putting thoughts into words regarding the entangled state of mind which is my existence



Instead of waiting for there to be some idea for me to toil over, I think I’m going to write just to write. I think it’s always great just to see where you end up once you’ve started. As far as arguments go, this is especially true, seeing how that a lot of times we have a preconceived idea of where we’d like our argument to conclude, before realizing in the end when all is said and done that the conclusion is nothing like we thought it’d be like. I often find that there’s something unpredictable in it all, and even though that might keep the logic from carrying out when we want it to, I think it’s a necessary step in better learning about the ideas that we think we know about.

I’m no longer a hard-nosed skeptic, really. That may or may not be good, but there’s just something invigorating in just going where the wind takes you and not getting ensnared in the details. I like having the opportunity to actually breathe and go about my day, doing the best I can not to worry about things that don’t matter. It’s not to say that things can’t be treated seriously, but it’s about finding a middle ground where you can be more or less comfortable, while not being facetious. I think this is the hardest part about it. Temperance is a virtue that not many people actually possess. Although I’d like to behave in a way that everyone will not be put off by, it doesn’t always work out. Some things you can tone down, build up if need-be, but I always want to think that there’s just something about people that just cannot and shouldn’t be changed for anybody. In some cases, we just are what we are, and there’s no point in trying anything differently to re-think and unfix our personalities.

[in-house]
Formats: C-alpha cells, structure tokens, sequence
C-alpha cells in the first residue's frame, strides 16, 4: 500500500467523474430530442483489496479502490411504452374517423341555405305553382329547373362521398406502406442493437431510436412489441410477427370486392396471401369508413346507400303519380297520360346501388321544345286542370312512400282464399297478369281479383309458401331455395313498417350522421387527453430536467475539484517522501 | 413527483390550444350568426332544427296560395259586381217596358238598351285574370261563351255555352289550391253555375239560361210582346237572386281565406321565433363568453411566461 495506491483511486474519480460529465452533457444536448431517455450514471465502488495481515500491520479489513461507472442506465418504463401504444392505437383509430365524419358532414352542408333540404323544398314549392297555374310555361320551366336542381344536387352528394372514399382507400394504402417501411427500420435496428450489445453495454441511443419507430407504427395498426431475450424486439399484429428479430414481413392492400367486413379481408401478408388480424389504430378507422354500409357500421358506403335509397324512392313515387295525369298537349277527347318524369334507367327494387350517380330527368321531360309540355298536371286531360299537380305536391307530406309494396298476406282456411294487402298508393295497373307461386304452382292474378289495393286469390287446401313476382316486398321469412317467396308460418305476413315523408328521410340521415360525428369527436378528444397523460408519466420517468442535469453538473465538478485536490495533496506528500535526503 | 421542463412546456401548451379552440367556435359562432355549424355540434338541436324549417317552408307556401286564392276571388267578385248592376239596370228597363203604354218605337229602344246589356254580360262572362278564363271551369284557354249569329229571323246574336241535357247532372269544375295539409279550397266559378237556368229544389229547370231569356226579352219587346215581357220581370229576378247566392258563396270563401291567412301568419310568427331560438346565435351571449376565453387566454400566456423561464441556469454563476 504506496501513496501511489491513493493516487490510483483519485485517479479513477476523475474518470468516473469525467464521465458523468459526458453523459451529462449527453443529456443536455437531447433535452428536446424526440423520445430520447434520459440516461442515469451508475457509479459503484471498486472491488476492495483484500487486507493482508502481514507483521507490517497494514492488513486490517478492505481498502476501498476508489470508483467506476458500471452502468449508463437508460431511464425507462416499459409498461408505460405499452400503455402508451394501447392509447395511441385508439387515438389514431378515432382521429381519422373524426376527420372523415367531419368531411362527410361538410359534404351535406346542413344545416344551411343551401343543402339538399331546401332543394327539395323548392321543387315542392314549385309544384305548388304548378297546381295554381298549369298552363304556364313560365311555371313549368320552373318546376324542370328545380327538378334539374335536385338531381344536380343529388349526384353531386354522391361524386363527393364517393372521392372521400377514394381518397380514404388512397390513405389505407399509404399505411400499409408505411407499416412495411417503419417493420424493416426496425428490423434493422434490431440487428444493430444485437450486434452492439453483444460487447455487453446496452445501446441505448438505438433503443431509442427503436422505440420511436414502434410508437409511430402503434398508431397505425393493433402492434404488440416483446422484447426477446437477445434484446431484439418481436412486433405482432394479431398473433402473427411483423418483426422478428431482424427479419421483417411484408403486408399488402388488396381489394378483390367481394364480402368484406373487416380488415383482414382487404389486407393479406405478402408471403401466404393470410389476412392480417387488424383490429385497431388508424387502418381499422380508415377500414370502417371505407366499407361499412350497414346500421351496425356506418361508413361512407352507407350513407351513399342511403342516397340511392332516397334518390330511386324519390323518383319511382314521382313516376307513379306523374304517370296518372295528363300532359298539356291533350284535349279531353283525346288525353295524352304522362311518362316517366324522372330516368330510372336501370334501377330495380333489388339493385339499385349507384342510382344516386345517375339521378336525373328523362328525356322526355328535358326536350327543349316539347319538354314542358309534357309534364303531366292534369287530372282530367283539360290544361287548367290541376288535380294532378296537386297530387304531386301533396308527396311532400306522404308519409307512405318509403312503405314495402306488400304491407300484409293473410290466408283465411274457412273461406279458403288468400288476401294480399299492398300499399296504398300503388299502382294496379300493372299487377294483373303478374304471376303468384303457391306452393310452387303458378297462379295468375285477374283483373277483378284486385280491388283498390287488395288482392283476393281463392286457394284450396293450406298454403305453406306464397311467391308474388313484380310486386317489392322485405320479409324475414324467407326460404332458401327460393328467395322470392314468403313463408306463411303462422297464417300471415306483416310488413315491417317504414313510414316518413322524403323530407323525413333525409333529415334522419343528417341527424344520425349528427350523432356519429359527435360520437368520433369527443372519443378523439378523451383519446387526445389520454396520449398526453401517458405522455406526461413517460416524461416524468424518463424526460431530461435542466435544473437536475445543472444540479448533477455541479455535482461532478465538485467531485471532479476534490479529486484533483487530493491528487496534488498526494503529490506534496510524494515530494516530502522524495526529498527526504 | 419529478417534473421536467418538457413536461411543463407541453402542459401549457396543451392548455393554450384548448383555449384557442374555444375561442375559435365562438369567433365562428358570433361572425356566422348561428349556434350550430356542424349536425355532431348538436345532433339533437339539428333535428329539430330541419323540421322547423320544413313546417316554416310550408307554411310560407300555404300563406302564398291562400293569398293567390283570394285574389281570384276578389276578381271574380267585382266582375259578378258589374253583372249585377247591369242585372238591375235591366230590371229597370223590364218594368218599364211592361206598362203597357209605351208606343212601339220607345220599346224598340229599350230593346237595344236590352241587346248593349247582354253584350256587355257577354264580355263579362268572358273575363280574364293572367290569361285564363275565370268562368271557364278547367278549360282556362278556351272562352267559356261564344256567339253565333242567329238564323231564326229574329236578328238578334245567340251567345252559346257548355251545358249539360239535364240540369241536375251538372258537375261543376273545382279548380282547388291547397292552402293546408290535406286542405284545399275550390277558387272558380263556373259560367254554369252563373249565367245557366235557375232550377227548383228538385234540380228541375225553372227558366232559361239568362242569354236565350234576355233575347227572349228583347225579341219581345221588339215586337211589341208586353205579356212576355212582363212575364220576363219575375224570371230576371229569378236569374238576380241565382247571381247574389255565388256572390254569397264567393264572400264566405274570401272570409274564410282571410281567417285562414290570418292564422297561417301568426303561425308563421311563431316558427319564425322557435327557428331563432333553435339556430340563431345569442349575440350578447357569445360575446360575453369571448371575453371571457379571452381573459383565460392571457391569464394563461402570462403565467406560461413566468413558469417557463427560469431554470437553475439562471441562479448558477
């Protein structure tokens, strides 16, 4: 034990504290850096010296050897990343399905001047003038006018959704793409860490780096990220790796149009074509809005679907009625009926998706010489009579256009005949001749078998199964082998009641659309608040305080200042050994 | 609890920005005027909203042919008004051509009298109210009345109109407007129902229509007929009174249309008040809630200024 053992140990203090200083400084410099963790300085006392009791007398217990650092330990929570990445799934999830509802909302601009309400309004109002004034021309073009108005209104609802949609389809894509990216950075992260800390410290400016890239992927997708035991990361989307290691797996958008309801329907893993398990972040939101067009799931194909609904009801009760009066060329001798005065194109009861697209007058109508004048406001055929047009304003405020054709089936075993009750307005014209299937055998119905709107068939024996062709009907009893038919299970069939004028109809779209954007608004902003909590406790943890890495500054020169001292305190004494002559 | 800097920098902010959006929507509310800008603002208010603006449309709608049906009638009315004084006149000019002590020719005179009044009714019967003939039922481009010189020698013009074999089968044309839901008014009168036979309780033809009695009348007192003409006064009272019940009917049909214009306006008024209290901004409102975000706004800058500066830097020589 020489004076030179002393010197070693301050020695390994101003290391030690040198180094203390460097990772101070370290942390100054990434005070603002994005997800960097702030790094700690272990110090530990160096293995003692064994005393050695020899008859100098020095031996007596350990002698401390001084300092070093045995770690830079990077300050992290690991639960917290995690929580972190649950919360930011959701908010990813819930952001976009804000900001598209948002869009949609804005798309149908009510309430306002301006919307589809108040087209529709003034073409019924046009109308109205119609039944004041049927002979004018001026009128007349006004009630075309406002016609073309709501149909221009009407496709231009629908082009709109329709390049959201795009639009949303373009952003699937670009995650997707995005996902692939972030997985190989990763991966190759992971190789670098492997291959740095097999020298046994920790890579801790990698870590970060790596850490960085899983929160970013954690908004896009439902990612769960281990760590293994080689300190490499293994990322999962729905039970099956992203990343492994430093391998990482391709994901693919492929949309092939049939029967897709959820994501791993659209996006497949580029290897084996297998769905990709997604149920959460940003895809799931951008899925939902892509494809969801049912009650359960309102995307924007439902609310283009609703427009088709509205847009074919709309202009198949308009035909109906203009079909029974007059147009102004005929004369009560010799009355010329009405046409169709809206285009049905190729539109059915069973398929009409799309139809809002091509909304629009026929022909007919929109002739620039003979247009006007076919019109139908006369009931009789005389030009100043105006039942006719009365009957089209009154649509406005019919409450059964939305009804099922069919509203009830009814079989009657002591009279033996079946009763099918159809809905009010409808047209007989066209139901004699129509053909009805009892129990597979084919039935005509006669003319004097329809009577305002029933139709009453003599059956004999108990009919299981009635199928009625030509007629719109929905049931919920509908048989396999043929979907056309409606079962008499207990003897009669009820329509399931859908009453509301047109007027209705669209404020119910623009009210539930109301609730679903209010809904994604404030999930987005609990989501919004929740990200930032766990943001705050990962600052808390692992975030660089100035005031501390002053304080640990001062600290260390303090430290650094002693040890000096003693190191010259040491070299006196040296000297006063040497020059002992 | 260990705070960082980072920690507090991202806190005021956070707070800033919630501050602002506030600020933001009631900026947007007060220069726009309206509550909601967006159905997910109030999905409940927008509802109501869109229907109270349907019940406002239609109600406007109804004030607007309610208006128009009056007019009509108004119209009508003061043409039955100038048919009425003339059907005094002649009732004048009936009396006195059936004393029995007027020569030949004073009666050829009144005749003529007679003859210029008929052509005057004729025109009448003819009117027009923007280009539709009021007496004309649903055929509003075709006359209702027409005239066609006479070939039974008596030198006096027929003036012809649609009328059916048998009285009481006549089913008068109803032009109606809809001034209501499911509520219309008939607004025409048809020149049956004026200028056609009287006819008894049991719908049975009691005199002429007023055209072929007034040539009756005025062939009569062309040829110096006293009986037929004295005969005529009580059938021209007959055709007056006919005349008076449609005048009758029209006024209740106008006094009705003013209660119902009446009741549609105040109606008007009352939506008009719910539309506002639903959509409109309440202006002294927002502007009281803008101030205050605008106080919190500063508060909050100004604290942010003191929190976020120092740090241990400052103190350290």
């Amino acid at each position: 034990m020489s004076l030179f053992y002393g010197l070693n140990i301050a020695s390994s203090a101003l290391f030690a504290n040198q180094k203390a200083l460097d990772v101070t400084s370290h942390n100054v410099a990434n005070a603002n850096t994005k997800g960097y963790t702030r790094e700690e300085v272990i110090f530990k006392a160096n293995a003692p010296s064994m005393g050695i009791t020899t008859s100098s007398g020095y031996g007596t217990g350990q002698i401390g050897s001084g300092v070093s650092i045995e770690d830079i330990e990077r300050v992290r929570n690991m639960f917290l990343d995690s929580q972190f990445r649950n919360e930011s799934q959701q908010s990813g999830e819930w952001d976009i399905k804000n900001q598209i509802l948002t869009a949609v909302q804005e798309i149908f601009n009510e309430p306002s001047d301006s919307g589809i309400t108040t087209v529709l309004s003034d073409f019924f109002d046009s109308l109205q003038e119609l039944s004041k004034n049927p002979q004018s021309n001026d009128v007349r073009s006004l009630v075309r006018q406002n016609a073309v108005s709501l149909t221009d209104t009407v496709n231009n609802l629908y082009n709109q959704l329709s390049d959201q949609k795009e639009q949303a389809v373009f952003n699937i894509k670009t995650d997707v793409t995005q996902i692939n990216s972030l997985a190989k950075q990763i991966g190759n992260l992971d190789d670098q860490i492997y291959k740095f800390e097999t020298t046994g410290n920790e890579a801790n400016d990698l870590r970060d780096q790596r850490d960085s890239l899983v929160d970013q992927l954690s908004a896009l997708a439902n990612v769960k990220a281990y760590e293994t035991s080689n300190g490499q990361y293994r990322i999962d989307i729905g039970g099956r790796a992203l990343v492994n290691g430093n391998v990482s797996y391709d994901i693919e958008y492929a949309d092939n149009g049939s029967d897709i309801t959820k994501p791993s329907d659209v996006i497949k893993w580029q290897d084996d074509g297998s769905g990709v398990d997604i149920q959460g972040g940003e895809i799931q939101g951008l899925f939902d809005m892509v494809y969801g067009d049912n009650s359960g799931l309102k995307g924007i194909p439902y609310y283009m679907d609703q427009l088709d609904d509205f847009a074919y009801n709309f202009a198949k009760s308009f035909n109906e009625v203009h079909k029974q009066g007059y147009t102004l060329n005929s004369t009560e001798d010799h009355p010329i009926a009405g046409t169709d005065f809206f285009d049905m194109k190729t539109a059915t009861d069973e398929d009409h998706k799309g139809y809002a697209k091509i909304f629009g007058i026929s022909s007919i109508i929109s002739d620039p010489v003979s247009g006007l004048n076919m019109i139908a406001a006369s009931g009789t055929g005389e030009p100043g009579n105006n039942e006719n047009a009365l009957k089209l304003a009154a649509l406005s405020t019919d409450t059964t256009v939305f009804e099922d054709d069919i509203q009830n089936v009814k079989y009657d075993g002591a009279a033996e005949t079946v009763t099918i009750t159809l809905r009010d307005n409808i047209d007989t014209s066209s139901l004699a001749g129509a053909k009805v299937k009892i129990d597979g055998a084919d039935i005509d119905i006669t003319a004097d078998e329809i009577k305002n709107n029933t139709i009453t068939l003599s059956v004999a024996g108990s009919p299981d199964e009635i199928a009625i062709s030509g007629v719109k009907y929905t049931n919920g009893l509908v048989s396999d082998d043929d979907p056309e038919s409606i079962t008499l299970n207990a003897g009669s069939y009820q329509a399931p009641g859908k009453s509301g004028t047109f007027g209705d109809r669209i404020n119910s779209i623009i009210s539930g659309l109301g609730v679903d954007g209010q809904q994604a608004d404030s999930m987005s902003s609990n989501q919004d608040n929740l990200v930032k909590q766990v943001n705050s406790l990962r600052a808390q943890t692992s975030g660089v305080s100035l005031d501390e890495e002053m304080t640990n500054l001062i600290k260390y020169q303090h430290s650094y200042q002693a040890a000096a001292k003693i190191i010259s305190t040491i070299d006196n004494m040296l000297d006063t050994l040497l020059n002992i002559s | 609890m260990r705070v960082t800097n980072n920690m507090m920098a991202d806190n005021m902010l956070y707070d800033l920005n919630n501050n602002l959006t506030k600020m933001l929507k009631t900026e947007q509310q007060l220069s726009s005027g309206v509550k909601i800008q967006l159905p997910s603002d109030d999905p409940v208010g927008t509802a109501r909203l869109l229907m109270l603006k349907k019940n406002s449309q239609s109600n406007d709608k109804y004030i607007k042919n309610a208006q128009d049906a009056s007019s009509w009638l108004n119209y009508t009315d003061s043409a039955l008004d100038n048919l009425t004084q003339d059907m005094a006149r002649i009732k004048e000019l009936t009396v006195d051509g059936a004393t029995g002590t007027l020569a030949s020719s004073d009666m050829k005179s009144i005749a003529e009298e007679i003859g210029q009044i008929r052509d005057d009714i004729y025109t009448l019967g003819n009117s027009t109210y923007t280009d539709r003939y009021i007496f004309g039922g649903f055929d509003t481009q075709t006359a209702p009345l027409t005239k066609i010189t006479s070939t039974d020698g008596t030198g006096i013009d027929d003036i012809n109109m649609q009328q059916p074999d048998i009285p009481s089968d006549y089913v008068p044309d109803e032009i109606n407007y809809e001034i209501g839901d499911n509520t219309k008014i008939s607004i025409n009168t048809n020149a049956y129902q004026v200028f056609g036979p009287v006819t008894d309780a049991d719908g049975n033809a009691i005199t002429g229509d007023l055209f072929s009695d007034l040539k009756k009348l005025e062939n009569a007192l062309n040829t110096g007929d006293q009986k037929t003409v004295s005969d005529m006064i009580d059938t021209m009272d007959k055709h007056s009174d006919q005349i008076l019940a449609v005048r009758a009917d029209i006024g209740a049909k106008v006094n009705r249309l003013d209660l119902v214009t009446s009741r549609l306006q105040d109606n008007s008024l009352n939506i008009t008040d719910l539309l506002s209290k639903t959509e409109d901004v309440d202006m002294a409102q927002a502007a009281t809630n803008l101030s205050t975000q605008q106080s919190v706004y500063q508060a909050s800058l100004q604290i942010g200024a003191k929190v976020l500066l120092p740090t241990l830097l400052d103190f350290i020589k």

Eradicating stigmas is always a tough issue, though. I don’t know if there’s such a thing as an undesirable set of sensibilities, but the combination of certain characters and events in one’s life can make for something like this. People look down upon people who have above-average tendencies to be sensitive, or do empathetic acts for others, for example. Of course no one wants to be a pushover, but the stigma comes up when people misunderstand one’s intentions. It’s not always a matter of pleasing other people when people go out of their way to help, it’s just their nature. There’s no use in fighting against yourself just to try and make yourself look good.

There’s a component of culture integral to the following question: When people act a certain way which is visibly outside of established social norms, how is their behavior analyzed to begin with? What I mean is that one would think there needs to be a fair measuring stick to make for a universally applicable description of what is expected in social situations, and in most cases there is. It’s given to us by our intuitions. But the problem arises when different cultures disagree on some of the smaller things, such as what is an acceptable way to receive favor, do good; when and how to properly give/take. I think there’s a useful conversation to be had here, and I wish different groups of people with different cultural beliefs would end their silent ongoing debate and just learn to understand each other’s differences.